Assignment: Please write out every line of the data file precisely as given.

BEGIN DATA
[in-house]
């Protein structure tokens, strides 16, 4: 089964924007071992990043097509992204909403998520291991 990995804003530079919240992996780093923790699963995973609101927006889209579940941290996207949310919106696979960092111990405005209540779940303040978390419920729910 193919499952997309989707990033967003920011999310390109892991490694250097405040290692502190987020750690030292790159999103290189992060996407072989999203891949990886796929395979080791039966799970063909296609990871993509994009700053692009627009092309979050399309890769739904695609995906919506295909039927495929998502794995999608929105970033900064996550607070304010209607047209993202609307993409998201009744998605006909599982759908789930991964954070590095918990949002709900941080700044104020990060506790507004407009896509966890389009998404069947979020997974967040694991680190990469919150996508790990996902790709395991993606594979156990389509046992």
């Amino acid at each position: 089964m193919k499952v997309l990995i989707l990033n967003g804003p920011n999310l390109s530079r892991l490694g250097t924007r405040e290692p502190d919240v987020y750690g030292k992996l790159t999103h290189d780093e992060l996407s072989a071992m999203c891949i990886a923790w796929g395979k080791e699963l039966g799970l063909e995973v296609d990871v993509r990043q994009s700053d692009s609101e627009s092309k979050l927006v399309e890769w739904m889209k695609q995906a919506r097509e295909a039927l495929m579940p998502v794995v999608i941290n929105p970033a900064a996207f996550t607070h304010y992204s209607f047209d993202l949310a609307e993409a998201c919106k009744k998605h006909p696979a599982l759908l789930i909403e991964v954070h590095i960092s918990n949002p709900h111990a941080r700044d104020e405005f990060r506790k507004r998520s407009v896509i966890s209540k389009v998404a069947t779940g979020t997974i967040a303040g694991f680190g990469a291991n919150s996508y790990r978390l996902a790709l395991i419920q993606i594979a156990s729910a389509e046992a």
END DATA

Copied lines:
[in-house]
């Protein structure tokens, strides 16, 4: 089964924007071992990043097509992204909403998520291991 990995804003530079919240992996780093923790699963995973609101927006889209579940941290996207949310919106696979960092111990405005209540779940303040978390419920729910 193919499952997309989707990033967003920011999310390109892991490694250097405040290692502190987020750690030292790159999103290189992060996407072989999203891949990886796929395979080791039966799970063909296609990871993509994009700053692009627009092309979050399309890769739904695609995906919506295909039927495929998502794995999608929105970033900064996550607070304010209607047209993202609307993409998201009744998605006909599982759908789930991964954070590095918990949002709900941080700044104020990060506790507004407009896509966890389009998404069947979020997974967040694991680190990469919150996508790990996902790709395991993606594979156990389509046992």
């Amino acid at each position: 089964m193919k499952v997309l990995i989707l990033n967003g804003p920011n999310l390109s530079r892991l490694g250097t924007r405040e290692p502190d919240v987020y750690g030292k992996l790159t999103h290189d780093e992060l996407s072989a071992m999203c891949i990886a923790w796929g395979k080791e699963l039966g799970l063909e995973v296609d990871v993509r990043q994009s700053d692009s609101e627009s092309k979050l927006v399309e890769w739904m889209k695609q995906a919506r097509e295909a039927l495929m579940p998502v794995v999608i941290n929105p970033a900064a996207f996550t607070h304010y992204s209607f047209d993202l949310a609307e993409a998201c919106k009744k998605h006909p696979a599982l759908l789930i909403e991964v954070h590095i960092s918990n949002p709900h111990a941080r700044d104020e405005f990060r506790k507004r998520s407009v896509i966890s209540k389009v998404a069947t779940g979020t997974i967040a303040g694991f680190g990469a291991n919150s996508y790990r978390l996902a790709l395991i419920q993606i594979a156990s729910a389509e046992a």